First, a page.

If I needed a dataset to train a facial recognition program to be able to recognize age recognition and progression I'd start a meme where people share their first and current profile pics on facebook and instagram.
Food for thought: The banks are missing a big good will opportunity. They could easily set up a program for federal workers. If they bring in their December pay stub, and have a FICO score over 700 the worker can get a loan. Structure it with a 2% fee up front and defer payments and interest until 15 days after the government starts issuing checks.
So if you got paid $1000 a pay period you’d get $980 a pay period until this mess is fixed. If they walk into the bank when they get their check and sign it over to the bank there’s nothing else due.
The bank would lose a little money on the deal but gain good will. They could even waive the 2% for customers which might induce some folks to open an account with them which would be worth more to the bank in the long run than the 2%. If you market the hell out of the program they can buy a lot of brand loyalty.
I spoke to folks about this yesterday and I got some DMS. Here are some additional thoughts:
- Why a FICO score of 700?
It's been a long while since I've needed to access credit or have done any financial coding. I remembered that 700 was considered "good". I was wrong 670 is "good" so 670 would be the benchmark.
- Isn't using the FICO score discriminatory?
Yes, all lending shows a bias towards people with a good credit history. The bank has a responsibility to their shareholders and depositors to ensure that loans are paid back. Perhaps banks could ignore the FICO score for their current customers with Direct Deposit with the understanding that the bank is going to slurp the money back automagically when paychecks resume.
- What would happen if someone didn’t pay?
It would convert to a normal personal unsecured loan. I believe 24 months at around 15% would be normal.
- Why the 2% fee?
To defray the bank’s fixed costs / administration fees. They are already lending money below the discount rate. Let’s face it the Payday lenders will be charging 20%.
- What if people decide not to pay the loan back? / What if people scam the system and get loans from multiple banks (if more than one bank ran similar programs)?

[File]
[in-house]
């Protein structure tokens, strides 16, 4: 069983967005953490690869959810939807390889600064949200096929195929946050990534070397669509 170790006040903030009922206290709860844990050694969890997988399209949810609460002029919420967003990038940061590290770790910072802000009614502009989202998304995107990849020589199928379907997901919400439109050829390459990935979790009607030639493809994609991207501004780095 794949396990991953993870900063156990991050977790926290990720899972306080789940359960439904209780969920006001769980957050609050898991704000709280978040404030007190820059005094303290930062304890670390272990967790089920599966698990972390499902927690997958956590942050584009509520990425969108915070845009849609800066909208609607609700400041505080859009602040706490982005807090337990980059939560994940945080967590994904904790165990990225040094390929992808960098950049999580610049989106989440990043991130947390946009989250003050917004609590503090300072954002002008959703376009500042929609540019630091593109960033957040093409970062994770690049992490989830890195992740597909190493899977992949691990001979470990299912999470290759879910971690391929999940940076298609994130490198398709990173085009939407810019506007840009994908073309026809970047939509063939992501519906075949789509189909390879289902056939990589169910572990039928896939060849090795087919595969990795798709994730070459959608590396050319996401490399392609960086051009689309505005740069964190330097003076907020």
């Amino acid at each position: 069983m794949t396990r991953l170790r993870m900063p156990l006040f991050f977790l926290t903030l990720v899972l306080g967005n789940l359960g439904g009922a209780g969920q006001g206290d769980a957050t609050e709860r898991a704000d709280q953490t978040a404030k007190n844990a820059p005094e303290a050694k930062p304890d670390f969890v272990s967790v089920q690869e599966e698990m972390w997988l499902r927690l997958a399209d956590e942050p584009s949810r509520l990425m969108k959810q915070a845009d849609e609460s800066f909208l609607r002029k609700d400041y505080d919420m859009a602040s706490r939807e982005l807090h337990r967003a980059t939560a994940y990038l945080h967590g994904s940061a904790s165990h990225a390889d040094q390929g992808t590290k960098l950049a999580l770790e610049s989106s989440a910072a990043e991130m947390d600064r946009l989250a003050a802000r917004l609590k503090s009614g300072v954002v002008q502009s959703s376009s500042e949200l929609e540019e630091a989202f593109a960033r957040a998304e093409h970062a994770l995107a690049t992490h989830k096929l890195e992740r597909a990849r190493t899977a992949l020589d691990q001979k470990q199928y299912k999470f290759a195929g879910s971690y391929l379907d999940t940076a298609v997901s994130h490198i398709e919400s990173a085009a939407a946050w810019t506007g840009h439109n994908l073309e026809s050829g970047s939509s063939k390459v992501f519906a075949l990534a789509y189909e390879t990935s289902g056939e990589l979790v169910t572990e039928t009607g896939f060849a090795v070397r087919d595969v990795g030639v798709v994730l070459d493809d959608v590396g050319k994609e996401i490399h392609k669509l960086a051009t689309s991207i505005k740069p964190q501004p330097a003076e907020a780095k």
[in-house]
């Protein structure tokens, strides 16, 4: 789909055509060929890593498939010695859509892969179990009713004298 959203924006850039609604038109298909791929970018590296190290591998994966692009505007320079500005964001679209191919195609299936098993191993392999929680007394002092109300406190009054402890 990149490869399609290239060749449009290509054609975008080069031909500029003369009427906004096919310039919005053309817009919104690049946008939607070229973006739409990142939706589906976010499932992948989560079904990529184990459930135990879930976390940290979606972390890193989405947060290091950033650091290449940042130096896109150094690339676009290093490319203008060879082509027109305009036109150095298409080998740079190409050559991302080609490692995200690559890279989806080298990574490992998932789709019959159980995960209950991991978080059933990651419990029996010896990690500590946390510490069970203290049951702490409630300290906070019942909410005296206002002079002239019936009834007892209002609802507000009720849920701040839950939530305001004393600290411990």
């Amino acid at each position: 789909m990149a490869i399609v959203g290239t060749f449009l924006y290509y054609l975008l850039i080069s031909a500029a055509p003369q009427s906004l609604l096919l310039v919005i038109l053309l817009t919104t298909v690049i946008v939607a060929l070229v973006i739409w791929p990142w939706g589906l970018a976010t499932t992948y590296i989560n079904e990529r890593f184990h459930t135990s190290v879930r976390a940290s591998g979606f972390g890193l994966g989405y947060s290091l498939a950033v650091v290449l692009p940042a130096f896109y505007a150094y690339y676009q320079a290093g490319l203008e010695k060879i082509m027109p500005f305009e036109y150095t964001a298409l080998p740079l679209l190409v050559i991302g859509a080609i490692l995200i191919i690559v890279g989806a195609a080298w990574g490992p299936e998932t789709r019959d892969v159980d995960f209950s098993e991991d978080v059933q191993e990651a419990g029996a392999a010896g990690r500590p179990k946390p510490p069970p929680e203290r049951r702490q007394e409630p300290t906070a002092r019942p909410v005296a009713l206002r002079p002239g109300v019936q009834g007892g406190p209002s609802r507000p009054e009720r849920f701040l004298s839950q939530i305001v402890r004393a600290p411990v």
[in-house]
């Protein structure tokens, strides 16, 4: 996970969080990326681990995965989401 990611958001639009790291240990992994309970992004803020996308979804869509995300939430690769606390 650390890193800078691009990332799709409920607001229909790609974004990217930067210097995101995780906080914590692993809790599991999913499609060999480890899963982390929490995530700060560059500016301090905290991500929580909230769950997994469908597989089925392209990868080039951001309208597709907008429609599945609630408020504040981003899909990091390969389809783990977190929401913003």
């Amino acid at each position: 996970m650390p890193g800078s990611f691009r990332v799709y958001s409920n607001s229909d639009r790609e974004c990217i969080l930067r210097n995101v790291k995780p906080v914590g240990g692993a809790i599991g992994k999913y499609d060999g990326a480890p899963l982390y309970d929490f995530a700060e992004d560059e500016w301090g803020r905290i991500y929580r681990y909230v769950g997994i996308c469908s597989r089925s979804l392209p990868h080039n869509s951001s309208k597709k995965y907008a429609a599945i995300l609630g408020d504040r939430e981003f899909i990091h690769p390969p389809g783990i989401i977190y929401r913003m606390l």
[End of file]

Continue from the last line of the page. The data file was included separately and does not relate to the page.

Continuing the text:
The same as if someone doesn’t pay an unsecured loan back. Court, sheriff, reposition of funds, paycheck garnishment, etc.
Like most developers, I get my fair share of bug reports sent to me. The problem is most reports I get either have wrong information or no information at all for me to work with.
Today I had an issue with one of my hosting providers and wrote up the following report:
I am having problems logging into the dev region of my <redacted> site via SFTP.
I have checked your status page and it appears you don't have any outages at this time.
I have attempted to log in via my IDE and the command line using sftp -o Port=2222 <redacted>@<redacted>n and am getting a “Permission denied, please try again.” error message.
I am using the following credentials:
Password : <redacted>
I have verified my password by logging out and back into the dashboard as well as logging into another site I manage via SFTP. The password I’m entering works in those places.
I was doing development on this site as recent as Wednesday and it was working fine.
The goal is for you to give enough information to whoever is on the other side of the ticket to recreate an understand the issue. You should include a way to reproduce the issue, what software are you using and steps you might have taken to mitigate the issue.
Often times people who report bugs try to diagnose the issue ("I'm pretty sure it's a virus"). I know people are trying to be helpful when they do this but it's counter-productive. The tech at the other end of the ticket needs to start by disproving your theory instead of researching your issue.
I'm pretty sure that Orion is Elvis #TheMaskedSinger
One thing I do like about programming is seeing how other people handle the same situation in a creative way.
As you know, almost every website has a logo and generally speaking, the logo is stored in a graphic (png, jpg gif, etc). If you need alternate version of the logo (size of color), you edit and upload a new image. I've seen sites use SVG files to make scaling the image easier, but generally speaking those sites tend to be harder to maintain.
Today, I was reverse engineering a site and the logo was stored as a webfont loaded (a WOFF file). The developer vectorized the logo and turned each color group into a separate color. So if you take the FedEx logo as an example:
The blue "Fed" would be one character in the font file and the orange "Ex" is another chapter. Once that's done any editing can be done via CSS. So if you're laying the logo on on a blue background change change the color of the Fed part to white with color: #FFF. You can control the size of the logo via the font-size property. This felt like a neat way to handle it.